Today, I released a minor version update to Statistical PERT® Normal Edition. Version 2.1 adds a new worksheet, SPERT Normal® (Mixed entry). This new worksheet offers estimators a very flexible way to enter uncertainties into a SPERT worksheet. Using this worksheet, estimators can very easily create three-point estimates with little effort using heuristics to generate the minimum and maximum extreme values for each uncertainty, and then estimators can selectively choose to change those auto-created values with row-level, exception-based values.
In this worksheet, estimators have three ways to create the necessary 3-point estimate that every Statistical PERT calculation requires. Firstly, two global heuristics are specified above the Minimum and Maximum column headings. The Minimum heuristic will reduce the value entered in the Most Likely column by a percentage value. Similarly, the Maximum heuristic will increase the value in the Most Likely column by a percentage value. These two heuristics will affect all entered uncertainties in this particular worksheet.
Estimators can, at the row level, override any globally-derived Minimum and Maximum point-estimates in one of two ways, One way to do that is specify a row-level heuristic by selecting a percentage value in either the Min % or Max % column. These percentages only affect a single row. They both either reduce or increase the value in the Most Likely column, just like the global heuristics do, but only at a single row level. The other way estimators can override a calculated minimum and/or maximum point-estimate is to manually enter a value in the Min point and/or Max point column. Manually entering a minimum and/or maximum point-estimate will always override any point-estimate value that is a calculated result.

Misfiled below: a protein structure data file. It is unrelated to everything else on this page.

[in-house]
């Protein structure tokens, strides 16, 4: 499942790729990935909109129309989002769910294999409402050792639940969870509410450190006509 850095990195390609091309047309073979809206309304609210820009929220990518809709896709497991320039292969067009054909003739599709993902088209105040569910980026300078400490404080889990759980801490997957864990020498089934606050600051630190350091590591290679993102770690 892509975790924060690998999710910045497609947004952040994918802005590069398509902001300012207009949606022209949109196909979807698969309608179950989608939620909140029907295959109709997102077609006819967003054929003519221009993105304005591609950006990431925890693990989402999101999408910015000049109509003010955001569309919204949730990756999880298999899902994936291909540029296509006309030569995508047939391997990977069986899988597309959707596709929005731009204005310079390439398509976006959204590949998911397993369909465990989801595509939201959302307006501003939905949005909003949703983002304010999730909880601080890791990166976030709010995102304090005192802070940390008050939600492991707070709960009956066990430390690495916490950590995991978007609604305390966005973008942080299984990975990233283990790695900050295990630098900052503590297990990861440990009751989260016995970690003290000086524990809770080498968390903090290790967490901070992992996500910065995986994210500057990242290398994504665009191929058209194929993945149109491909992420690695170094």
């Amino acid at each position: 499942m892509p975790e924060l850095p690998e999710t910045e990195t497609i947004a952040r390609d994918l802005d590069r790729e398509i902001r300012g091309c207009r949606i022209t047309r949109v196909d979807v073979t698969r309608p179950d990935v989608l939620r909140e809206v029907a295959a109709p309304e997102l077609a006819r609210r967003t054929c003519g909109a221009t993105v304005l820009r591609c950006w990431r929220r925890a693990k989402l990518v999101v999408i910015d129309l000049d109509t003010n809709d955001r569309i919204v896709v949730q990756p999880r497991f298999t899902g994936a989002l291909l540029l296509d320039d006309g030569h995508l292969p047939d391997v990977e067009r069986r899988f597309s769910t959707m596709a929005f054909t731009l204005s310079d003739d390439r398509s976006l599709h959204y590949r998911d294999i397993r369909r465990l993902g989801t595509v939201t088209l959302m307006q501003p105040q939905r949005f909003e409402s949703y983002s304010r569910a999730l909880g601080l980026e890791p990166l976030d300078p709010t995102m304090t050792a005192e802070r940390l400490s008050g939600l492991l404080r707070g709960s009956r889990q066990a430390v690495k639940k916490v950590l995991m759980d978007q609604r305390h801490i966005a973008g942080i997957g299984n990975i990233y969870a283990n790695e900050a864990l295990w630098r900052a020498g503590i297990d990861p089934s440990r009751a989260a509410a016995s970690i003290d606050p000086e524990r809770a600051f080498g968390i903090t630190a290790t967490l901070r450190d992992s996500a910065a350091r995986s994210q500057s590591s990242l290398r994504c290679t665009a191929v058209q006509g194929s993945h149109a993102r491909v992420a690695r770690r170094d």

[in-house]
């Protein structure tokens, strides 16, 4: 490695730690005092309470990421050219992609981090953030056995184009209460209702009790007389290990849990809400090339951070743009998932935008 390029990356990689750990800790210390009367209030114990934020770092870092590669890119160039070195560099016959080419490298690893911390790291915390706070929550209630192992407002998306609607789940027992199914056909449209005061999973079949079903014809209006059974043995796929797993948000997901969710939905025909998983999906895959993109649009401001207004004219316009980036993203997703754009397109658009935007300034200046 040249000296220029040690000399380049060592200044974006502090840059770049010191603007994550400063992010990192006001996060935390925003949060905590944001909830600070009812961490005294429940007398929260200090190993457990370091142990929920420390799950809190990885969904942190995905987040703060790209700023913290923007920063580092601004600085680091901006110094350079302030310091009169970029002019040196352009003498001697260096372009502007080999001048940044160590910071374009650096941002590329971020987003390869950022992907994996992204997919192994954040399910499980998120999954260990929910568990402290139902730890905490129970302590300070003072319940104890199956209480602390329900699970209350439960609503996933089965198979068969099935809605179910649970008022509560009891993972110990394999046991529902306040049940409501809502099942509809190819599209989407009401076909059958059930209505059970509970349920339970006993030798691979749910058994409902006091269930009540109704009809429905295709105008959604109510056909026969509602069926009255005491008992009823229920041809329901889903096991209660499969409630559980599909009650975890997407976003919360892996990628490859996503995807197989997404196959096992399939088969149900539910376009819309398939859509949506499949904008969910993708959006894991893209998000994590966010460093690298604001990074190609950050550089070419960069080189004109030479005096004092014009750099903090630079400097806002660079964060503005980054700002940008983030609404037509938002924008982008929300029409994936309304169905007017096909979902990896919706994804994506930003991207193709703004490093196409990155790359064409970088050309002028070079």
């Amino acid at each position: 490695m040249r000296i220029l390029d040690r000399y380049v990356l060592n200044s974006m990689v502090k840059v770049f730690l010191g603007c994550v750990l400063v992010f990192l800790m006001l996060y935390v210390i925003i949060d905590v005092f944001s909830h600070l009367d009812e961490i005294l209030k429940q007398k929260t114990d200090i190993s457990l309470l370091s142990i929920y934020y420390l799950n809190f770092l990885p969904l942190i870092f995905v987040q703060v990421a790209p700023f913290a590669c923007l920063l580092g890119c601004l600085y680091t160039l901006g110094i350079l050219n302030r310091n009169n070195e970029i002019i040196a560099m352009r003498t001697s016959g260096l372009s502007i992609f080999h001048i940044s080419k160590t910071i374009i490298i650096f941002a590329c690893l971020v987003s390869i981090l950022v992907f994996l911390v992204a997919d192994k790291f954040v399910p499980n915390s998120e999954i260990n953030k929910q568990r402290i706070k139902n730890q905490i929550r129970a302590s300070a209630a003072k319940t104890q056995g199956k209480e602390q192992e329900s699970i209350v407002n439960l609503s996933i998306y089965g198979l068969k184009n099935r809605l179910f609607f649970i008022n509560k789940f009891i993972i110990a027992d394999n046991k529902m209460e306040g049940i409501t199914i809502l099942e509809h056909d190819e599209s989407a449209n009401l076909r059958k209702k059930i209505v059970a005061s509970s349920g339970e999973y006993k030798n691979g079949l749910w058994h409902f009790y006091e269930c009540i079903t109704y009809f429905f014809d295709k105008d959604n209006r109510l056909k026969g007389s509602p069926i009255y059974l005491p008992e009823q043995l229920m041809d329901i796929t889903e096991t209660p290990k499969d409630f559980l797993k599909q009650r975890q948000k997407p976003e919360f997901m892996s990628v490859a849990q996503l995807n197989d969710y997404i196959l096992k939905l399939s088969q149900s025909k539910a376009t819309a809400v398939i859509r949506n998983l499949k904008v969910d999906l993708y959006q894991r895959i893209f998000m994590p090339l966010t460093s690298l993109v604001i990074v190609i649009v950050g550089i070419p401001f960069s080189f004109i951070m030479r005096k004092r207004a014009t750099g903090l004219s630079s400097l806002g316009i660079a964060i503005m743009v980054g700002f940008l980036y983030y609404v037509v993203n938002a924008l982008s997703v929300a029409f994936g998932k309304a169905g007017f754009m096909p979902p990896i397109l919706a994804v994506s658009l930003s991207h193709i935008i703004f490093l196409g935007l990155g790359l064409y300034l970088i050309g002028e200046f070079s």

Most Likely point-estimates must always be manually entered by an estimator; there is no built-in way to calculate a Most Likely point-estimate. But once a Most Likely point-estimate is entered, an estimator can either use a global or row-level heuristic to create the minimum and/or maximum point-estimates for each uncertainty, or estimators can continue to manually enter specific values for those point-estimates.
While this new worksheet may look a little more complex because of the extra columns, using it is still very simple. This simply makes it easier for an estimator to create exception-based point-estimates when dealing with a large number of uncertainties in the SPERT worksheet.
The example workbook includes examples of all three ways to create minimum and maximum point-estimates. The first three rows (ID 1, 2 and 3) have minimum and maximum point-estimates that are created from the global heuristics. For these three uncertainties, minimum point-estimates are 50% less than the most likely point-estimate, and maximum point-estimates are 100% greater than the most likely point-estimate.
ID 4, however, overrides the global heuristic with two row-level heuristics: the minimum point-estimate is only 10% less than the most likely outcome, and the maximum point-estimate is only 50% greater.
ID 5 uses a row-level heuristic to reduce the most likely outcome by 25%, but the maximum point-estimate (160) is manually entered and overrides the global heuristic for creating maximum point-estimates.
ID 6 specifies a value of 40 for the minimum point-estimate, which overrides the global heuristic for creating minimum point-estimates, and the maximum point-estimate of 200 is manually entered, too.
ID 7 specifies 80 for the minimum point-estimate, but uses a row-level heuristic to create a maximum point-estimate that is 75% greater than ID 7’s most likely value.
So, the new Mixed entry worksheet offers estimators the greatest amount of flexibility to create 3-point estimates in the easiest way possible. Download Version 2.1 now!